Notes from last night’s Board meeting: The Board elected new officers
tonight — Commissioner Yee will be President and I am Vice President. Board members also expressed sincere thanks to Commissioner Mendoza for her two years of service as a member of Board leadership.
Parents from Alice Fong Yu Alternative School (accompanied by former Board of Education member Dan Kelly, whose child attended the school) came to express their alarm with a plan to change the school’s immersion model. Originally, the school was “one-way” immersion (where every child comes in English-proficient and everyone is immersed in Cantonese and eventually Mandarin). A few years ago, the school began admitting English Learners as one-third of every Kindergarten class (to be admitted as an English proficient student at AFY, children have always had to pass an English skills test). Now, the district is proposing to turn the school into a true dual-immersion model, which would shift the incoming class composition to one-third English-proficient and two-thirds English Learner.
AFY is an award-winning school, one of the school district’s highest-scoring and most highly-requested, but its instructional model (requiring a large number of students who are already proficient in English) ensures that fewer students with challenges will enroll in the first place. AFY parents argue that changing the instruction model will cause the school to become less ethnically diverse; they argue that their school is successful and that changing the instructional model will endanger that success.
I don’t know that I think changing the model will make the school less successful, but I haven’t heard the district’s arguments for why this must happen now. As I understand it, research on one-way vs. dual- immersion programs is inconclusive; just as the research on whether English Learners do better in immersion as opposed to bilingual education is also inconclusive. But judging from the green shirt-clad crowd who came to support AFY, this issue is very important and not going away. I will be bringing the topic to the Curriculum & Program committee on January 18 at 5 p.m. for further discussion.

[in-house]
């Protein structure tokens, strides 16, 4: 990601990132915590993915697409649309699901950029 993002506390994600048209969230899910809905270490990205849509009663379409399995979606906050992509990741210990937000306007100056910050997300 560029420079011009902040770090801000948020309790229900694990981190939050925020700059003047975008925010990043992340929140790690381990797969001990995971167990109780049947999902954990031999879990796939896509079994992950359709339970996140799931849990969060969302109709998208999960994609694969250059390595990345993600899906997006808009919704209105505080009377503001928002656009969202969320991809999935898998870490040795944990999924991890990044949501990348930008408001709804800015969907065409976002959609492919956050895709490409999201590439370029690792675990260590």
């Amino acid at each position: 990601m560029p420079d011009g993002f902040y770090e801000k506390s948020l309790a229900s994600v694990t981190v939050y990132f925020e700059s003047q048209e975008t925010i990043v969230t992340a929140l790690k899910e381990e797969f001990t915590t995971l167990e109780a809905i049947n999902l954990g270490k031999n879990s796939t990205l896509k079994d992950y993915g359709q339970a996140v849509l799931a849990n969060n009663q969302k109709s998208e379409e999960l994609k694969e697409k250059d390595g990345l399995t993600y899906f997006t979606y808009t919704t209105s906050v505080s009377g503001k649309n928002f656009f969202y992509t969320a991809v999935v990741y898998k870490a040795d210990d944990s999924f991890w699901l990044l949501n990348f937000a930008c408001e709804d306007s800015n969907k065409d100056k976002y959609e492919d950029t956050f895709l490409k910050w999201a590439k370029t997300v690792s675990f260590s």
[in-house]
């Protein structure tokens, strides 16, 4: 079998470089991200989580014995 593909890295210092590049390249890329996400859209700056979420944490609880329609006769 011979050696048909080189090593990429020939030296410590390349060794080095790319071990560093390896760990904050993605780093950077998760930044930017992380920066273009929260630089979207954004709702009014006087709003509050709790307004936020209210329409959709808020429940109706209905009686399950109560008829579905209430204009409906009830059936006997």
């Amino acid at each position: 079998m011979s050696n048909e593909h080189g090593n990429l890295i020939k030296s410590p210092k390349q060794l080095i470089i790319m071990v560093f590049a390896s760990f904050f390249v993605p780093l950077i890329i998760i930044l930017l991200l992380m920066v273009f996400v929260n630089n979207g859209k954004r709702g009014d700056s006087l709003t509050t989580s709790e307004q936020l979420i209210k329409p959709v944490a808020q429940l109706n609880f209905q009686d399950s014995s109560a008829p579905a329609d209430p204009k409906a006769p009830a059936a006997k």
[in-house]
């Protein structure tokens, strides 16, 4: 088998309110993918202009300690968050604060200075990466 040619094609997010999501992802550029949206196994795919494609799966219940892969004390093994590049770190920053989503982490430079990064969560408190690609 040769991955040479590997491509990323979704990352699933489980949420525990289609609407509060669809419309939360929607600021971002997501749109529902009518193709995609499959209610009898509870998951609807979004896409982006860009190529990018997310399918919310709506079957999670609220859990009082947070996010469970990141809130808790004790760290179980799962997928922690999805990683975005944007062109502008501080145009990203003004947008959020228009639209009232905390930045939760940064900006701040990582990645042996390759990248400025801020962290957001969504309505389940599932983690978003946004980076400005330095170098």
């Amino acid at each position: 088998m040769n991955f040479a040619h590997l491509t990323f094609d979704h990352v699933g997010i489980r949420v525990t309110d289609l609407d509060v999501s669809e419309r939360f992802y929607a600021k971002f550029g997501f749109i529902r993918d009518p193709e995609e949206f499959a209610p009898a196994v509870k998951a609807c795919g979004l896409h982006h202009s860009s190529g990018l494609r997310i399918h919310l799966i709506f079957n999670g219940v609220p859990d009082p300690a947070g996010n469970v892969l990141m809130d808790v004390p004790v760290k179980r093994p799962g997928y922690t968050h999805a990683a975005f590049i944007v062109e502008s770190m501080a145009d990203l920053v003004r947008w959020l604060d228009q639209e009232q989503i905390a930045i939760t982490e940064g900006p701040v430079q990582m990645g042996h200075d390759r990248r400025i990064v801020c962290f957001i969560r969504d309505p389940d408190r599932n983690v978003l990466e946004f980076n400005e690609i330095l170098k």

A group from Paul Revere PK-8th school came to speak in support of their principal (blog readers might remember that another group of parents has come to speak to the Board several times to express their unhappiness with the same administrator).
Other items of note:
- Superintendent Garcia told the Board and public that he has reviewed the Governor’s proposed budget (inadvertently released last week), and that it contains very bad news for SFUSD. Our deficit could grow to $40 million in 2012-13 after we had been planning for a worst-case scenario of $20 million. The news coincided with the release of initial contract proposals for bargaining with United Educators of San Francisco and United Administrators of San Francisco. Leaders of both unions were on hand to remind us that their members have already given — a lot. With the “sunshining” of proposals, bargaining can now begin, but I would expect it to take a while as there are no good agreements to be made.
- The Board honored members of the District English Learners Advisory Committee (DELAC); workers on the district’s building at 1601 Turk St. who went above and beyond to warn residents of a large, destructive fire on December 22, 2011; and writer Katherine Otoshi, who together with the Japanese American Citizens League, arranged for copies of her two wonderful anti-bullying books (“Zero” and “One“) to be donated to SFUSD elementary school libraries.
- Finally, the Board passed President Yee’s resolution affirming district support for an upcoming summit he has organized and will chair (possibly with Mayor Edwin Lee). The purpose of the “Pre-K – 3rd: Looking Back, Moving Forward” summit is to create and to support a vision of a PreK to 3rd Grade which would allow many different entities and organizations working on early literacy to better work together and align their efforts. The summit will include a national speaker, Ralph Smith, Senior Vice President ofthe Annie E. Casey Foundation, who is leading a national initiative to have all children read at grade level. It is scheduled for February 25, 2012, location and time TBA.
I know that the issues at Paul Revere have figured prominently in the public comment section of the last few meetings. Why don’t you devote any significant space to Paul Revere in your meeting recaps?